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? Preparing?mentoring engaged and newlywed couples
? Maximizing?mentoring couples from good to great
? Restoring?mentoring couples in distress
Creative ideas for marriage mentors are grouped into these three areas. There is also an entire section of ideas ...
• Preparing—mentoring engaged and newlywed couples
• Maximizing—mentoring couples from good to great
• Restoring—mentoring couples in distress
Creative ideas for marriage mentors are grouped into these three areas. There is also an entire section of ideas appropriate for mentoring any couple. With activities that vary from quickly implemented suggestions to more involved interactions, this easy-to-use reference will help alleviate the stress of couples overwhelmed by mentoring … and take experienced mentors to a whole new level.
Designed to work on its own or in tandem with the Parrotts’ other marriage mentoring resources, 51 Creative Ideas for Marriage Mentors will inspire fresh ideas, increase a sense of vision for the marriage mentoring process, and build the confidence of all marriage mentors, regardless of age or stage.
This little idea is a winner that works for every marriage mentoring relationship. And it's simple. Within the first thirty seconds of a meeting with your mentorees, say something encouraging to them. Give them an uplifting compliment.
This can be more challenging than you might think. Most of the time, upon meeting someone, we human beings focus on ourselves, searching for ways to make ourselves look good. Out of habit, we ask the generic "How are you doing?" Or, "Tell me about your day." That's fine, especially when it is genuinely focused on the mentoree couple, but if you truly want to see the spirits of your mentoree couple soar, try this thirty-second rule. Deposit good words in them before you even get started. Once you begin to practice this regularly, you'll see it really doesn't take all that much effort.
Everyone feels better when you give them attention and affirmation. So be sure to focus your attention, genuinely, on your mentorees right upfront. If you're distracted by something else at the beginning, that sets the tone for your time together.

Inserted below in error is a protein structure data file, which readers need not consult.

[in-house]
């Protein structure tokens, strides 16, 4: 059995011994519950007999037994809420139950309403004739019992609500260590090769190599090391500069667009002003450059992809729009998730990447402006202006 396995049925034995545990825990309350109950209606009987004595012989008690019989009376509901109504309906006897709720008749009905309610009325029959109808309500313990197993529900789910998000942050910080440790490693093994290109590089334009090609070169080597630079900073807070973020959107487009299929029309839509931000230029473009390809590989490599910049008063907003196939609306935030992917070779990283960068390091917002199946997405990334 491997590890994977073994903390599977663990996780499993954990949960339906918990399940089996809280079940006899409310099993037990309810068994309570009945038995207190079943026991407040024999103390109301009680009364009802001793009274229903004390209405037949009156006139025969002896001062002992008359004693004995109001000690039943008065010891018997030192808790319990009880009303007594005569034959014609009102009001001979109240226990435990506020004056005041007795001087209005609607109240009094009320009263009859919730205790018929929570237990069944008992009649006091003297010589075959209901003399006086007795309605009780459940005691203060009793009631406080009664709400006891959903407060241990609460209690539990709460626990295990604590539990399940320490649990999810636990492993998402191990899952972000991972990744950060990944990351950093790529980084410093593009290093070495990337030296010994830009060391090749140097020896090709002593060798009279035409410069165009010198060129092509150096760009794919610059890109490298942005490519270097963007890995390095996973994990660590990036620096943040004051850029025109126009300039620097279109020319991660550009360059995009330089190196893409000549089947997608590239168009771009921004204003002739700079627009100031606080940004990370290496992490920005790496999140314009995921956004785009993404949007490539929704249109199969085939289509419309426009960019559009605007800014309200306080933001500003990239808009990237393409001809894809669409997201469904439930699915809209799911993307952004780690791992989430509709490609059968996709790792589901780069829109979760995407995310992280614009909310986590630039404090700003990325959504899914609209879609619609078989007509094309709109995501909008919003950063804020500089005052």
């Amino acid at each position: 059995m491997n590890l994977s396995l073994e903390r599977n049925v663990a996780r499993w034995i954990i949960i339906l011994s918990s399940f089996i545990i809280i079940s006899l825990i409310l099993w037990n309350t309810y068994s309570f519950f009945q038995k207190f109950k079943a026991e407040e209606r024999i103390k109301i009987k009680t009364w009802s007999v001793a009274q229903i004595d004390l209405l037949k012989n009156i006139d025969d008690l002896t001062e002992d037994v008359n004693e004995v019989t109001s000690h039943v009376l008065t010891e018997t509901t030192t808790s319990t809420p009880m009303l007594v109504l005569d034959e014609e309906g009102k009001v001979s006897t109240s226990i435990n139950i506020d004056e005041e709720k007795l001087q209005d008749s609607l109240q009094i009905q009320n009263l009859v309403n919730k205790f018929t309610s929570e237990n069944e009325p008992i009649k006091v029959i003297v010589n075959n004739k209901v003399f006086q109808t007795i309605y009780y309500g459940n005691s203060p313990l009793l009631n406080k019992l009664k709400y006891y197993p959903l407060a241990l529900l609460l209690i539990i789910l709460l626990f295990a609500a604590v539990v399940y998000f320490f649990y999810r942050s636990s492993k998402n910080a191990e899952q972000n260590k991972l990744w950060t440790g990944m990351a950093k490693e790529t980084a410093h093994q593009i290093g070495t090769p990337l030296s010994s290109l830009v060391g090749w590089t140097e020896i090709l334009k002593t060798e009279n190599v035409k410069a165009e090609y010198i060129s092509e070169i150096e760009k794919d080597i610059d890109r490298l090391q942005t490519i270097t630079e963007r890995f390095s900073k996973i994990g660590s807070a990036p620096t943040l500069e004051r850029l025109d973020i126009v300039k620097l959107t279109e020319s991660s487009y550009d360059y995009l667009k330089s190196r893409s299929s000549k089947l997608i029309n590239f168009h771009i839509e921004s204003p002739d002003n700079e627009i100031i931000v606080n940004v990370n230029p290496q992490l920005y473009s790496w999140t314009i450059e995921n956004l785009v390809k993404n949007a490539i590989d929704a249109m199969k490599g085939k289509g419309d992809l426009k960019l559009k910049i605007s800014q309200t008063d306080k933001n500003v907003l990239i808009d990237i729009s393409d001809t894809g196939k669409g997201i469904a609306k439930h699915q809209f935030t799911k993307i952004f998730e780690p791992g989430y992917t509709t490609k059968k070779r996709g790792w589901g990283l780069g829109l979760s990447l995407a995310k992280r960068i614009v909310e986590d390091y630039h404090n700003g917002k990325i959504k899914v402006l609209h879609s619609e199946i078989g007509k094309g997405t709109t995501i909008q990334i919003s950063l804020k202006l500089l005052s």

Next, go out of your way to affirm them. Say something like, "You two always look so sharp," "I love the enthusiasm that exudes from you two," or "You guys have really been working hard, haven't you?" If nothing else, you can always affirm your mentorees for being mentored: "I'm so proud to be mentoring you two."
In thirty seconds' time, you just might say some of the most uplifting words they've heard all day.
Early on in any marriage mentoring relationship it is imperative to discuss confidentiality. Your mentorees will be put at ease if you assure them of your confidence. After all, they will only share information to the level that they know you are not going to be blabbing it to others - even strangers.
So take some time to explore this matter with them. Tell them flat out that the information that they share with you stays with you. Assure them that you would never betray their trust and that you will protect the information they share.
And while you're on the subject, you also might talk about "marital gossip." This is the all-too-common scenario that evolves when one spouse begins to talk to a friend or relative about their marital issues. Is this always inappropriate? Of course not. But it can soon become harmful if it makes the other spouse feel uncomfortable or embarrassed.
For example, if he doesn't want others to know he locked himself out of the car which in turn became the source of a marital spat, she should keep that information to herself. If she doesn't want others to know that she regularly loses her temper with the kids, he should keep that information to himself. But by expressing general frustration to a trusted, supportive friend in order to gain objectivity about a situation, they are not unduly embarrassing their partner nor are they complaining about specific behavior.
You get the idea. It basically comes down to helping them see the difference between seeking support from somebody outside the relationship versus venting feelings by complaining. And venting is almost always unhealthy for a marriage and damaging to a couple's sense of loyalty to each other. In fact, you can let mentorees know that if either of them wants to vent, you - as their marriage mentors - are a safe place for doing just that, as long as both spouses are present. (If you do this one-on-one, it creates an unhealthy triangle in your relationship with your mentoree couple.)
Here's a final thought that may help curb marital gossip. Have your mentorees consider the remarkable energy that would be restored to their marriage if they "gossiped" about good things instead of bad. If, for example, a wife confided in a friend how sweet her husband was to clean up the kitchen. Or if a husband told his friend how generous his wife was in giving to the needy. This is another way of saying that if you want to curb marital gossip, you can't go wrong by becoming your partner's publicist. In short, urge them to gab about the good with other people and never betray one another's confidence.
Excerpted from 51 Creative Ideas for Marriage Mentors by Les Parrott Leslie Parrott Copyright © 2006 by The Foundation for Healthy Relationships. Excerpted by permission.
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